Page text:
The Senate must not pick sides in the railway labor dispute

Published December 1, 2022

The Washington Post

President Biden wants the Senate to quickly approve legislation that would avert a national strike among railway workers in early December. But senators should be wary about enforcing a deal that both management and labor have not agreed to.

Congress cannot typically force a contract on a specific set of workers and companies, but the railway industry is different from most sectors in that it can hold the rest of the economy hostage. That’s why lawmakers passed the Railway Labor Act in 1926, which allowed Congress to impose binding contracts on unionized railways.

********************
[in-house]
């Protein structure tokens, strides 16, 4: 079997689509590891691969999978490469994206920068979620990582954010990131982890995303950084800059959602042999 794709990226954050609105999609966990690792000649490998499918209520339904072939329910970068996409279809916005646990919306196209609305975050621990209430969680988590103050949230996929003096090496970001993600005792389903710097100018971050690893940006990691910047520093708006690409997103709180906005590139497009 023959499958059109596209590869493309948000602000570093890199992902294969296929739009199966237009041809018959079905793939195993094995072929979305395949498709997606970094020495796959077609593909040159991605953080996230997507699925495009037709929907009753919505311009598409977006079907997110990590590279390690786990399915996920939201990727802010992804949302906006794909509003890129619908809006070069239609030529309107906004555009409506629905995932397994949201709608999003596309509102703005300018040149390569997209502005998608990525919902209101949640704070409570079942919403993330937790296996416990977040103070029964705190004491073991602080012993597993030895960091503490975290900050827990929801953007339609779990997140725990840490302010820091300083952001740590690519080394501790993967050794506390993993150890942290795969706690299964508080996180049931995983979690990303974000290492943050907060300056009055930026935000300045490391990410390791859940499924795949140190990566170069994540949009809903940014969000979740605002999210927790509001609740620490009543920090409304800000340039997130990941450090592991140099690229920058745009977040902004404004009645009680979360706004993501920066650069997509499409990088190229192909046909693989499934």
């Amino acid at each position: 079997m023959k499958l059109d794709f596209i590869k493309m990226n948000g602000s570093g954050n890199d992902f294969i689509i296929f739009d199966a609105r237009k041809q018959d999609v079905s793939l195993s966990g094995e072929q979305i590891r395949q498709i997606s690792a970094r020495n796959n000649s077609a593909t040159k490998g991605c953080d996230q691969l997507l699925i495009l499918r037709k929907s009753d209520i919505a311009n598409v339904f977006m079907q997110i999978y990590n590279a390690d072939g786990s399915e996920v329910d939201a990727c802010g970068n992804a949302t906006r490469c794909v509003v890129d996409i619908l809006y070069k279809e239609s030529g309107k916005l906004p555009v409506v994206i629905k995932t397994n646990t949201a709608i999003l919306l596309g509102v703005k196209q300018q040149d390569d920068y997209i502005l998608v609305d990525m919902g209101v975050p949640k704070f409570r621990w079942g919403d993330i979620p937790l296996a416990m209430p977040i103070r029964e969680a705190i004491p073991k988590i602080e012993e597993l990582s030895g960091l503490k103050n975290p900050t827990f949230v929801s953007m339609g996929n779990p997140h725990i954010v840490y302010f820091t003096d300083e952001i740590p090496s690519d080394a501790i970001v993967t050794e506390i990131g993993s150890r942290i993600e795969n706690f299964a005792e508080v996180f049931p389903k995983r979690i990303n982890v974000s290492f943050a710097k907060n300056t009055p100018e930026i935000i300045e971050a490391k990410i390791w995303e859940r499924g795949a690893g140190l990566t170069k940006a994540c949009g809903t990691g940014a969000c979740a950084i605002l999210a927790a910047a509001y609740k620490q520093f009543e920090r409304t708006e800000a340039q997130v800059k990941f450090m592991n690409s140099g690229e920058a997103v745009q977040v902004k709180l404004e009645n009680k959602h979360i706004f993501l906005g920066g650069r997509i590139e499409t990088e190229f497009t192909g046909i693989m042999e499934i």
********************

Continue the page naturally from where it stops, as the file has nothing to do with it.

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Henry Olsen, a senior fellow at the Ethics and Public Policy Center, studies and provides commentary on American politics. His work focuses on how America’s political order is being upended by populist challenges, from the left and the right. He also studies populism’s impact in other democracies in the developed world.

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